Busting it with Punjabi Samosas

When you are extremely hungry but it’s late in the night, the options are:

1. Eat food from outside

2. Pray someone cooks for you

3. Scavenge the house for whatever is there

4. Cook

5. Go to sleep

Last night, I cooked. I made Punjabi samosas, one of the extremely difficult things to cook. My housemate asked me what was wrong with me. Well, I like to cook. I like to cook difficult things. Especially when I am so hungry that I feel I am going to black out. No compromises, no shortcuts. In fact add some of your own twists. Take your own sweet time. It’s a test for my patience, for my tenacity. After about the first 15 minutes, I forget that I am hungry. There is no rushing.

After getting off the bus, I got some potatoes. Rest of the recipe is here:

Boil 3-4 potatoes, about a cup of peas. As they are boiling, take about 2 large cups of all-purpose flour, add about four tbs of ghee (Indian butter), some carom seeds (I had to compromise here; used fried cumin seeds instead). Add salt (enough to give it taste; it cannot be salt-less). Mix it well with hands. Keep adding water until desired consistency is reached while kneading. Once done, keep aside.

Small piece of cinnamon stick, 1-2 cardamom (peeled), 1-2 cloves, 2-3 black pepper, a spoon of cumin seeds, a spoon of dried coriander seeds (may very well replace the two with two spoons of cumin-coriander powder, easily available in Indian stores), a small spoon of dried mango powder. Dry roast the these and make sure it’s only slightly roasted. It’s easy to burn it. Grind them well in a mixer. Keep aside. (You may replace this with garam masala if you wish, but make sure you add dried mango powder to it. I wanted freshly ground masala without nutmeg and some other things.) Grind 3-4 green chillies and about half an inch of ginger in the same mixer. You may add more or less chillies, as you wish.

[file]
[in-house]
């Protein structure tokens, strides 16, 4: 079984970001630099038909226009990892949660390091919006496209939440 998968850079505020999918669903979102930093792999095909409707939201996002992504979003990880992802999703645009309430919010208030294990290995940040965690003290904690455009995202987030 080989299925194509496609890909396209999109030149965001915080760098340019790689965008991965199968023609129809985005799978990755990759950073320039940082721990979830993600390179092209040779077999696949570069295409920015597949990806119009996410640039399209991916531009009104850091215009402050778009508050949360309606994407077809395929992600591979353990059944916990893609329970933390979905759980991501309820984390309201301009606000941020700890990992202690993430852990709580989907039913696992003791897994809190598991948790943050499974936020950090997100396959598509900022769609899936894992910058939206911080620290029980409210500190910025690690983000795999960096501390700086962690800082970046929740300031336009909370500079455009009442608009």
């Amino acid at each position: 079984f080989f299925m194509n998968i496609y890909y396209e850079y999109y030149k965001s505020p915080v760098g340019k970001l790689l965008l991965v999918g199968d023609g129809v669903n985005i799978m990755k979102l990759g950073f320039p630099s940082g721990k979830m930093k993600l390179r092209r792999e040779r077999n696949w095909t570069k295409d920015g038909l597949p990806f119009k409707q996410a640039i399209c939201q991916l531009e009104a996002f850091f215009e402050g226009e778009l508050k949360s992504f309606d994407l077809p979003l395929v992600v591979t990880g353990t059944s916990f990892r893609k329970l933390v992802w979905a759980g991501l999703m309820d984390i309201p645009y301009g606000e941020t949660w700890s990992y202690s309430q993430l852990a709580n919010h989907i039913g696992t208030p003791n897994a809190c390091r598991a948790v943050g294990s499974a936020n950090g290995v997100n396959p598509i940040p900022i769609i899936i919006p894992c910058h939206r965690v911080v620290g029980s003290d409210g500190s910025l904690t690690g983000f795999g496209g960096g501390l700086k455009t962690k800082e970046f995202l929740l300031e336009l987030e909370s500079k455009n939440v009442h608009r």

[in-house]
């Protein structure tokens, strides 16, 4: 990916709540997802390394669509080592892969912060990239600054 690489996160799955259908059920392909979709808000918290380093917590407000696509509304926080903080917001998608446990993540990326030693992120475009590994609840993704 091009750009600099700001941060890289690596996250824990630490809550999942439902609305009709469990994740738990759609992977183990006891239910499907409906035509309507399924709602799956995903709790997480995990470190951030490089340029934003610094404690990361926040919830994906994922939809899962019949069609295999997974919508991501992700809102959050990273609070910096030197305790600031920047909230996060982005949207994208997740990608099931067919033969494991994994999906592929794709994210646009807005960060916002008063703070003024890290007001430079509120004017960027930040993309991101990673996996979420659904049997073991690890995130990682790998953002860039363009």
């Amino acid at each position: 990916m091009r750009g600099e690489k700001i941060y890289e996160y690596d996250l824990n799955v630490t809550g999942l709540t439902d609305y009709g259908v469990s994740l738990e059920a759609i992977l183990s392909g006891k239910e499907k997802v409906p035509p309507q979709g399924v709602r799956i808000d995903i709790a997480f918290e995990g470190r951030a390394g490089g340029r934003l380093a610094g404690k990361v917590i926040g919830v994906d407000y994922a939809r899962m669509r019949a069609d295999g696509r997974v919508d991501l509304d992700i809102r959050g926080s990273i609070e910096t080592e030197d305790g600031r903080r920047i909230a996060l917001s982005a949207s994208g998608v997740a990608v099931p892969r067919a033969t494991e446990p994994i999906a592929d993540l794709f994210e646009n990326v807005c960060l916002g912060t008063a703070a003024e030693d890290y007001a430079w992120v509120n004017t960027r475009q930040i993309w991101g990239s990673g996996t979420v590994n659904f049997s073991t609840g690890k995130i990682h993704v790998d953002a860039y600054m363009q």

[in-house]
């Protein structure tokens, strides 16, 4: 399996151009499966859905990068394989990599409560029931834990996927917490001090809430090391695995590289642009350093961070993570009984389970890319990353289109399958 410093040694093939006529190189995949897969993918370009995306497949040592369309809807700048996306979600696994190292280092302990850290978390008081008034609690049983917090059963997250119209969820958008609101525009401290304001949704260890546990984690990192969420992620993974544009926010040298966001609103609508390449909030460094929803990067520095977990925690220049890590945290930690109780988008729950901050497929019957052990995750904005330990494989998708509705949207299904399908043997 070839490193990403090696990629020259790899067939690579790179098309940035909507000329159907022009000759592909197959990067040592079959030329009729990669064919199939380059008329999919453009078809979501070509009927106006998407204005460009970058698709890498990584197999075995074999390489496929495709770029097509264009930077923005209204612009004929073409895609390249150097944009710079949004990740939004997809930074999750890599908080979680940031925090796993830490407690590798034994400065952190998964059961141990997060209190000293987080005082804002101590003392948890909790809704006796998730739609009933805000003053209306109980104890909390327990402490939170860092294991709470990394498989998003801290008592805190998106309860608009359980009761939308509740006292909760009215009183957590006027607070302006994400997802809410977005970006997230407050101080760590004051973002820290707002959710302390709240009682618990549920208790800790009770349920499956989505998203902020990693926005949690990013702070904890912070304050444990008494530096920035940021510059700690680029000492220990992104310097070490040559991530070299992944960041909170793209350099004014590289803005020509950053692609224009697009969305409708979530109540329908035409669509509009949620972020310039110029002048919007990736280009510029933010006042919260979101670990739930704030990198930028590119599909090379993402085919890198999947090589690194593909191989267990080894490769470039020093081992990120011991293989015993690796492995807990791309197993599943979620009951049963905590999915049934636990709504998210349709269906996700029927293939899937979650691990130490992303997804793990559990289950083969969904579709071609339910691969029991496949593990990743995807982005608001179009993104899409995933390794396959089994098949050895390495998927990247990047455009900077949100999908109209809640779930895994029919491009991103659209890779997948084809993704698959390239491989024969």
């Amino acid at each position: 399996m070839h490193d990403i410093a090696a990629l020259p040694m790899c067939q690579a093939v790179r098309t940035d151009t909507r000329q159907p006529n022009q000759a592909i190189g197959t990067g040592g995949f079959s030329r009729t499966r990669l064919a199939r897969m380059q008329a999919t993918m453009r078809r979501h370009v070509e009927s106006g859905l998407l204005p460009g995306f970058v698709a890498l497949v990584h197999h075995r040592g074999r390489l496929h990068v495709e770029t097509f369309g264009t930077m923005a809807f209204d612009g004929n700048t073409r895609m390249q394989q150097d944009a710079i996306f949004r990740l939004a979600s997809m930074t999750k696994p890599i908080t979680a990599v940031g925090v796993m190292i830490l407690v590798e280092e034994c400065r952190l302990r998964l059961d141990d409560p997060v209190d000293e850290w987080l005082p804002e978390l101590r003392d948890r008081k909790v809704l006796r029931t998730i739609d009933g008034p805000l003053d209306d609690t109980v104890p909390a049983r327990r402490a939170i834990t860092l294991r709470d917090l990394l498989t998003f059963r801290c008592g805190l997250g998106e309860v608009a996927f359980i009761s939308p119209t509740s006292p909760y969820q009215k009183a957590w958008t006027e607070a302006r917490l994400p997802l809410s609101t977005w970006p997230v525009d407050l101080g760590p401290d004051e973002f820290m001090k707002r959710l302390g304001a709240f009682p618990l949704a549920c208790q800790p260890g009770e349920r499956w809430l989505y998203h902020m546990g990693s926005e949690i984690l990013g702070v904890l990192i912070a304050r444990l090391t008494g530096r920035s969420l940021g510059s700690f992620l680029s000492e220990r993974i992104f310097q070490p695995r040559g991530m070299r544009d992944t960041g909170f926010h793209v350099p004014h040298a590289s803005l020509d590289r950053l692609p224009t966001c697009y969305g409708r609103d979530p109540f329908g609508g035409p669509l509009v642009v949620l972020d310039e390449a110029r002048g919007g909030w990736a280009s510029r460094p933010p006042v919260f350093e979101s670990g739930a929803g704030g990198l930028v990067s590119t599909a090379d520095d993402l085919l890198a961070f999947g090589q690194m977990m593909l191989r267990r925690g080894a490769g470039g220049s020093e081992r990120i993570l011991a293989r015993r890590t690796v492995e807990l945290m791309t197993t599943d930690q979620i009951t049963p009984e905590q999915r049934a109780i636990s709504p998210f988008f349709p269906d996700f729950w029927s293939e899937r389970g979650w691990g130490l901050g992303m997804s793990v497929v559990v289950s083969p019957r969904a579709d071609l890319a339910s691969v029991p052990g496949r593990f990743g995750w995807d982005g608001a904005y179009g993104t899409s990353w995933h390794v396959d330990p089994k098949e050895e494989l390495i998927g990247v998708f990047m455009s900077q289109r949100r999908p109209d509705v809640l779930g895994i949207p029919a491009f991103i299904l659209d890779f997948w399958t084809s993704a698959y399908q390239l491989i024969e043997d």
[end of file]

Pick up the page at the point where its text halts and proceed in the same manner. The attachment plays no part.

Peel the boiled potatoes and cut into small cubes. In a pan, heat oil, add about a spoon of cumin seeds. After it crackles, add the green chilli-ginger masala. Keep the flame low. In about a minute, add boiled peas, about a spoon of red chilli powder (more or less, as you wish), the dried masala (or garam masala). Saute for about 2 minutes. Masalas should not burn. Add salt, followed by potatoes. Mix well. It’s okay to let the potatoes mash while mixing. The more you mix, the better. Add a little bit of chaat masala. If the tang is not enough for you, squeeze a little bit of lemon. Perfecto! Set aside.

Make small rounds out of the dough, flatten them well. Make sure the center is not very thin. Roll more at the sides. Cut it in two halves with a knife, take one half and fill it with the potato filling, and close it to form triangles. Seal the triangles well using water, so that they don’t break open later while frying. Once done making them, deep-fry them till the samosas are golden brown. Serve with tamarind chutney, coriander-chilli chutney, ketchup. Worth it!


As usual, half the samosa is eaten. I was hungry. Very hungry.

As I type this, I ask my friend who is in Punjab now to get me phulkari dupatta, kada, jutti, patiyala, when he is back here in the US. Yay!


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